Several Years ago, as part of trying to find my way back into work after a long period of being a full-time parent and carer, I set up a micro-bakery.  I baked bread in my kitchen for friends and neighbours and taught myself how to make sourdoughs as part of this.  I did this through reading the books at the bottom of this post, particularly Andrew Whitley’s Bread Matters, and watching YouTube videos.  I am not a formally trained baker, just someone who loves learning how to make good food from scratch.

This post will not enable you to produce perfect sourdoughs instantly; my first attempt was more like a discus than a loaf.  Like the bread itself, learning to make sourdoughs takes time. The challenge is to watch and understand how the living culture responds under different conditions and what it is supposed to look, feel and smell like at different stages.  The learning is a lot of fun though and even the less successful loaves will taste good.

What is a sourdough?
Sourdough bread is leavened with the wild yeasts that are in your flour and the air of your home, rather than from commercially produced sources.  Read on to find out how to capture and grow these yeasts into a starter that is strong enough to raise a loaf.  All you need for this is flour and water.

You could begin with a commercial packet of sourdough starter, but these are expensive and after a couple of weeks the expensive culture will have been colonized and taken over by the yeasts in your own flour and home.  Embrace this!  Home-made starter is cheaper and means that your loaf will be unique to your home and every bit as good.  You really don’t need fruit juice, raisins or anything else people advise.  People have overcomplicated an incredibly simple process.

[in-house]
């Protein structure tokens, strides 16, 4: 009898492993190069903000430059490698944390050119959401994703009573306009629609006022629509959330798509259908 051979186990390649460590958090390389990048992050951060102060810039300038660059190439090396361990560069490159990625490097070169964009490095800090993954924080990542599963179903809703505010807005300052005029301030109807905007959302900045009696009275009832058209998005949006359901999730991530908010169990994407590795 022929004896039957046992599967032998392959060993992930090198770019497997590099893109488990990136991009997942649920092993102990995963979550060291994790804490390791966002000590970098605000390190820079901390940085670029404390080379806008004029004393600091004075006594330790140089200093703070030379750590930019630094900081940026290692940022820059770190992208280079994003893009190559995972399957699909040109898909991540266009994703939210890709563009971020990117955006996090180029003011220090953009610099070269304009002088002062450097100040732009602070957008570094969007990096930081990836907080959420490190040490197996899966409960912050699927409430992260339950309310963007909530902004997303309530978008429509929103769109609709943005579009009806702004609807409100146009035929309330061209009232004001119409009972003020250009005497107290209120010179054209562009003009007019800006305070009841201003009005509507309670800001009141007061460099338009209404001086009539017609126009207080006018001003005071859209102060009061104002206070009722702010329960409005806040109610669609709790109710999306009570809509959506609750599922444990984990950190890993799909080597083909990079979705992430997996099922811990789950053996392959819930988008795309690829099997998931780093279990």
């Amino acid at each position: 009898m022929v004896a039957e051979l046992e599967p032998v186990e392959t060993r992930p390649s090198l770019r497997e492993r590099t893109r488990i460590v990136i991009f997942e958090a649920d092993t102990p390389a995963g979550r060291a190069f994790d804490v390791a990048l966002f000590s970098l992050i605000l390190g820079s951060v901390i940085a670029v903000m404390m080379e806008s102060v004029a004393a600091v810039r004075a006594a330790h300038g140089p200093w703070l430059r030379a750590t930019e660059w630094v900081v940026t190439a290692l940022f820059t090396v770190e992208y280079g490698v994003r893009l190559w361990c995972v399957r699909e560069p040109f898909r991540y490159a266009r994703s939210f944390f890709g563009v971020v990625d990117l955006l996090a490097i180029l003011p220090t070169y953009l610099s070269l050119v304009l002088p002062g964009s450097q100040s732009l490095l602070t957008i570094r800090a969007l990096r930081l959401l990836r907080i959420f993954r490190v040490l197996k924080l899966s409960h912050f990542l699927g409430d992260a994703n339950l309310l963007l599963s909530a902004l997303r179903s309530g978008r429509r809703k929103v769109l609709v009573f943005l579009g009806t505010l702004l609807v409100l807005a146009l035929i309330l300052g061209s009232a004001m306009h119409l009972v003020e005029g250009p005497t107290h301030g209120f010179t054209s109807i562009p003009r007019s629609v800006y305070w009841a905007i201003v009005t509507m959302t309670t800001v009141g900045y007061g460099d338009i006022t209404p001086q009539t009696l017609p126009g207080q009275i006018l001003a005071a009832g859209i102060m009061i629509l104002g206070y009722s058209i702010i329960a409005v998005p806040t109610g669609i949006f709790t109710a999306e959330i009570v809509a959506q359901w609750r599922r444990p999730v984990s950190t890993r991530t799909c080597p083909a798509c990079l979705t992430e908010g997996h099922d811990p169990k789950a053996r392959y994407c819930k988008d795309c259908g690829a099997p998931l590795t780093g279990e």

N.B. If you buy sourdough and the ingredients list yeast, it isn’t a sourdough and you’ve been conned!  Most commercial ‘sourdoughs’ have a little culture to add an acidic flavour, but are still raised rapidly with large amounts of industrial yeast.

Wild yeasts take longer to raise your bread, but produce better flavour and a slight sour tang.  This comes from the lactic acid, which is a by-product of their growth.  Bread that has taken hours to rise is more nutritious and easier on the stomach, as the culture has had time to begin breaking down the starch and proteins in the flour making them more digestible. Slow bread like this will also have a browner crust because of the starch that has been broken down into sugars.  These then caramelise as it bakes.